And what, I ask, would be more fitting than bagpipes in a Chinese parade? Three cheers, Southern Oregon Scottish Bagpipe Band!

Nurnberg Treasures

Sunday, December 14th, 2008

I mentioned in a previous blog that some of my Christmas ornaments came from Nurnberg, Germany. These tiny hand carved animals were actually hard to find. I searched all over the old town to find them and was quite happy when I did.

Even though they are carved in a blocky style, they capture the essence of the animal portrayed.

Hope you enjoy them!

Rothenburg ob der Tauber

Friday, December 12th, 2008

Well, I’m starting to feel human again! After running through all the upper respiratory itis’s I can think of – laryngitis, tonsilitis, pharyngitis, bronchitis – I think it’s time to stop.

Meanwhile, the Christmas season moves ahead, and I managed to put up my tiny tree, loaded with my favorite treasures I’ve found through the last several decades.

Some of those treasures are handmade by local artisans – local, that is, to a couple of cities in Bavaria: Nurnberg and Rothenburg ob der Tauber.

Rothenburg is a fairy-tale medieval city, preserved, then bombed during WWII, then restored again. It is well-known around the world and very much loved for its charm and its year-round Christmas shops.

The walled town is remarkable and really allows the imagination to recreate what it may have been like in its heydey.

Although I liked wandering the cobbled streets and ogling the too-expensive items, I preferred exploring the countryside in the Tauber Valley, below the city.

The last time I visited Rothenburg was in mid-October. The leaves were changing fast, the vineyards golden in the late afternoon sunlight. It was beautiful.

Here are a couple ornaments representative of what you’d find there:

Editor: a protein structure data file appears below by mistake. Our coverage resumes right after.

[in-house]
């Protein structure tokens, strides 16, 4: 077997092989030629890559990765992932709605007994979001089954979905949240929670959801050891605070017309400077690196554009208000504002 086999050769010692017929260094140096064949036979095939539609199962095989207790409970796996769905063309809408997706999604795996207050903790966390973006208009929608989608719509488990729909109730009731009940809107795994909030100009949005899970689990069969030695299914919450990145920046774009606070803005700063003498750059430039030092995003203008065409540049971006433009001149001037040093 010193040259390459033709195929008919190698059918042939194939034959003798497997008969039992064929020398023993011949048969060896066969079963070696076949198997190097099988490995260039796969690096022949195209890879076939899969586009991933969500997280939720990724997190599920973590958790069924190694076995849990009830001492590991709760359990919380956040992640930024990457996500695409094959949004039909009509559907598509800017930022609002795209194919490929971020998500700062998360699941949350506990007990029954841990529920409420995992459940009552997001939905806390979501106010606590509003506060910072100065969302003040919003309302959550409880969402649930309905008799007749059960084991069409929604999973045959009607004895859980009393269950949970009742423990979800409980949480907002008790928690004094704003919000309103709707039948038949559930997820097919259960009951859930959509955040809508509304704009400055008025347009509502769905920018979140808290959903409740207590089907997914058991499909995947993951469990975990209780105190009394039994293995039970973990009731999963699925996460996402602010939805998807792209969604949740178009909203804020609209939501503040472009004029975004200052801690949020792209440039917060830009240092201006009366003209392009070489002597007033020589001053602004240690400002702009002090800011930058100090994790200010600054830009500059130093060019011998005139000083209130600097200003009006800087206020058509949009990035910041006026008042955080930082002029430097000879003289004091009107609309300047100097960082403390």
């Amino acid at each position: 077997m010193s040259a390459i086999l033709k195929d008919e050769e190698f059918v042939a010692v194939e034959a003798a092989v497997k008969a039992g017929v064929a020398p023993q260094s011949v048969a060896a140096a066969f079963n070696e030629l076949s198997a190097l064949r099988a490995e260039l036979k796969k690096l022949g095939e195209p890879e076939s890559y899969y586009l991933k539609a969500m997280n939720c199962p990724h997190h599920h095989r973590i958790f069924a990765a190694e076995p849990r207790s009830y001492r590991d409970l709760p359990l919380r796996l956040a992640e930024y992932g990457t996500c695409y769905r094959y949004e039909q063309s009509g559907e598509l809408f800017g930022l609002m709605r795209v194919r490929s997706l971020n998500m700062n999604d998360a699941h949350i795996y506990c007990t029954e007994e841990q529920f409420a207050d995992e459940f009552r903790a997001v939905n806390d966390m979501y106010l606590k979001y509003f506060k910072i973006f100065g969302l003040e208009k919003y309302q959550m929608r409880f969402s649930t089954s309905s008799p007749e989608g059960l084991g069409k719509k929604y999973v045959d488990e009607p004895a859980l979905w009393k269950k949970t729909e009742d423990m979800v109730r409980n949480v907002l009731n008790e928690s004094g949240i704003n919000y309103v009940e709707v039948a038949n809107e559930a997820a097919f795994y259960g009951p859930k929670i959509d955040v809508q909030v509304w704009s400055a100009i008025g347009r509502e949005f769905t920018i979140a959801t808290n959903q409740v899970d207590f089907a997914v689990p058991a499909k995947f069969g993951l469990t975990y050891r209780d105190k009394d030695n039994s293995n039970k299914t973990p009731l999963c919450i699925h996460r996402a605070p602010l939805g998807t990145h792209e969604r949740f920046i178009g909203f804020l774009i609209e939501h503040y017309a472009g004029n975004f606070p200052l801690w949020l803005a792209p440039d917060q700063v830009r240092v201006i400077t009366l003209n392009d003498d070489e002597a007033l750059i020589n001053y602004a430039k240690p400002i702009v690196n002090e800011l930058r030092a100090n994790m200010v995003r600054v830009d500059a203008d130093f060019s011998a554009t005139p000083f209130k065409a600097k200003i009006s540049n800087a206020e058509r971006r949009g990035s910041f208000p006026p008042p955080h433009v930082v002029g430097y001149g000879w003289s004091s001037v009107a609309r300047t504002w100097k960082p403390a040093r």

Saturday Morning Rehearsal at the Britt

Wednesday, September 17th, 2008

The Britt Music Festival is over now, but I did finish my painting inspired by a couple of visits to the orchestra’s rehearsals during the season.

I spent many happy hours listening, as I sat on the lawn of the Britt grounds, soaking in the beautiful, rich sounds of the instruments, admiring the wonderful focus and cohesion of the musicians.

Odds and Ends

Tuesday, September 16th, 2008

On my walks and various travels, I tend to notice odd things or interesting patterns — things that intrigue me, make me appreciate nature, or tickle my funny bone. These are a few images I recently came across.

I thought this was a very sweet combination. It is new life in the form of a grass stalk poking up among all that feeds it: fox hair, acorn, pine cone, and oak leaves.

Someone wanted to leave his or her mark on the world (or at least on a tree). I wonder if “F” stands for the carver or the loved one to be remembered? And I wonder if the madrone tree felt pain as this perfect initial was carved into its living tissue? One thing for sure, the madrone tree may have the last word. It’s starting to heal over the carving.

Then there are sometimes very odd things one comes across.

When I was walking through a mall in Annecy, France this spring, there seemed to be some sort of “spring fashion” display.

I loved the colors, but what about this fashion? So far, I have not seen anyone wear such an outfit! (Thank goodness…)